SEO: What Google Panda means to your affiliate website
If your affiliate sites have fallen in the search engine rankings, you’ve probably fallen victim to Google’s Panda update. Over the past few months, there has been quite a bit of concern in affiliate marketing circles about the impact of Google Panda on affiliate websites.
But this problem isn’t limited to affiliate sites. Across the web, sites with duplicate and thin content have been demoted in the search rankings. Some webmasters are finding sites that used to be on page one pushed down several spots, or for some sites, several pages. In place of these thin sites, sites that are rich with quality, original content are surfacing in results.
Some affiliate marketers are puzzled and they don’t know what to do to regain their ranking. In order to help you recapture the lost glory of your affiliate site’s ranking (and your commissions) we’ve assembled five important things you need to know about Google’s Panda update.
Read and understand these, and hopefully you’ll recapture your spot on page one.
1) Don’t use duplicate content
Duplicate content has several meanings, from a repurposed blog post to product description content scraped from an online retailer. Even though some experts suggest that a few duplicate pages here and there won’t hurt you, most people are in agreement that eliminating duplicate content is the best thing you can do for your search results. If there are more than a few pages of duplicate content on your site, you can fix this problem by deleting those pages and creating 301 redirects to original content on your website.
2) Don’t use too many ads
If your site is stocked with ads, you might want to pull back on them. Even though the Google AdSense FAQ advises using multiple spots of advertising, Google’s search team feels differently. Blogger Andrew Hansen shares an email that implies that an even ratio of unique content to ads is best. For example, is 25 percent of your content is ads, you should have at least 25 percent original content on a page. So if you have as high as 60% of display ads, you’ll need to increase the original content on that page and add additional original content to get to a 1:1 ratio.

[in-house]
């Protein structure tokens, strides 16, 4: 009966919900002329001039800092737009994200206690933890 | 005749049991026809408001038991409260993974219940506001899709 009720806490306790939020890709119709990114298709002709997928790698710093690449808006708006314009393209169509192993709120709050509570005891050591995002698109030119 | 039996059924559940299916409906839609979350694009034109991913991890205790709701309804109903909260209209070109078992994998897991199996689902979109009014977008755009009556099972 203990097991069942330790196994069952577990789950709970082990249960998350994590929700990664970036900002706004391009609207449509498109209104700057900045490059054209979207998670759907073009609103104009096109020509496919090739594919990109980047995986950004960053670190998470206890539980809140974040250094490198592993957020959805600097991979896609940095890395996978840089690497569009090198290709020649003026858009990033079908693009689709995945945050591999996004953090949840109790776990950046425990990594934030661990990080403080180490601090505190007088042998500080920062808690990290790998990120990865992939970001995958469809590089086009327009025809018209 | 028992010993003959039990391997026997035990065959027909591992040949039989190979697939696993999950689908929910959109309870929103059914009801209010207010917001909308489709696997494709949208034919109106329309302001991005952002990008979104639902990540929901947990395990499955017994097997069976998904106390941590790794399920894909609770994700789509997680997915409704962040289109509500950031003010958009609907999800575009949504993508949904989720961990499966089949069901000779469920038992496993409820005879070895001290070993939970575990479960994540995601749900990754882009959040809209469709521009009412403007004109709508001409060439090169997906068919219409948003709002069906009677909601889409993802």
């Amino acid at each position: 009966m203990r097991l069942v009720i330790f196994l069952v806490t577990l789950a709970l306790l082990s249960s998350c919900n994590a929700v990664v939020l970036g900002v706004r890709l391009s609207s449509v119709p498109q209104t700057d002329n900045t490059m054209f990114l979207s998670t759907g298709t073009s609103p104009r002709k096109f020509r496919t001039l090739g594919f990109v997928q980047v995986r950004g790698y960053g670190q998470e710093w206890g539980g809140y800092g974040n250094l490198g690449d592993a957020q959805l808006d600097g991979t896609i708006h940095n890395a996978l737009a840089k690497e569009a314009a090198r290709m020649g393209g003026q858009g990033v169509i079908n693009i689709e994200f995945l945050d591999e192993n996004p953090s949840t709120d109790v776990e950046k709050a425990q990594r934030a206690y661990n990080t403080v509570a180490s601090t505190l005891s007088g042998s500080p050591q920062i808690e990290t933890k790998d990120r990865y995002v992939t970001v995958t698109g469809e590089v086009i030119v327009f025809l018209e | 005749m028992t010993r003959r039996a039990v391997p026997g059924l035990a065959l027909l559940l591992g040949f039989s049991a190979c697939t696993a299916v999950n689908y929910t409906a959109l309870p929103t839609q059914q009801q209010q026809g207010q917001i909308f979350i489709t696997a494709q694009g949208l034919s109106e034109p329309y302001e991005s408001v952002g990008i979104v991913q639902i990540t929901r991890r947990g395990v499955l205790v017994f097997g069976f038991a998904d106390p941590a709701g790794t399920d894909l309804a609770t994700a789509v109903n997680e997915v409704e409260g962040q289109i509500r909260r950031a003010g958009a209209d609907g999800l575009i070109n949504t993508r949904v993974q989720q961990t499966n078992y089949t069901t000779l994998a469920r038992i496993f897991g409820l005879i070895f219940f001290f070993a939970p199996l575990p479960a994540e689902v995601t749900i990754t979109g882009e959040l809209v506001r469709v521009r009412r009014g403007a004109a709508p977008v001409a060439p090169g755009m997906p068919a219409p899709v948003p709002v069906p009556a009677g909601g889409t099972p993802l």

3) Don’t use cheap content
If your site consists of articles that you purchased on Fiverr, you’ve probably got an issue with content quality. It’s a good idea to monitor the quality of your site’s content by tracking the number of social media shares you’re getting. While Google isn’t quite able judge you content’s “quality,” they can judge it by the opinions of others. And if you don’t have readers responding to and sharing your content, Google may look at that as a sign of content quality.
4) Don’t be redundant
Some sites have several or dozens of pages of overlapping content, with variations of the same keywords, and that can present a problem with Panda. For instance, if your pages consist of “Internet Marketing Tips,” “Internet Marketing Advice” and “Internet Marketing Solutions,” you might have too much redundancy. Look at ways you can consolidate those pages and 301 the pages you no longer need.
5) Please don’t autoblog
If you’re autoblogging, using one of he many cheap content scrapers available through ClickBank, that could be causing a problem. When you use content this way, Google can see the trails left by that software. And that’s enough to penalize you, because that’s a sure sign that you’re not creating quality, original content. The best thing to do with these tools is to not use them at all.
Overall, if you’re an affiliate marketer who has been impacted by Google Panda, you need to change what you’re doing. The best thing you can do is to get rid of all the cheap and duplicate content on your site and focus on content quality. Keep it original and make sure your readers are getting something out of it. More than anything else, quality and originality matter.
Has your site been impacted by Panda? If so, what have you done to regain your rankings?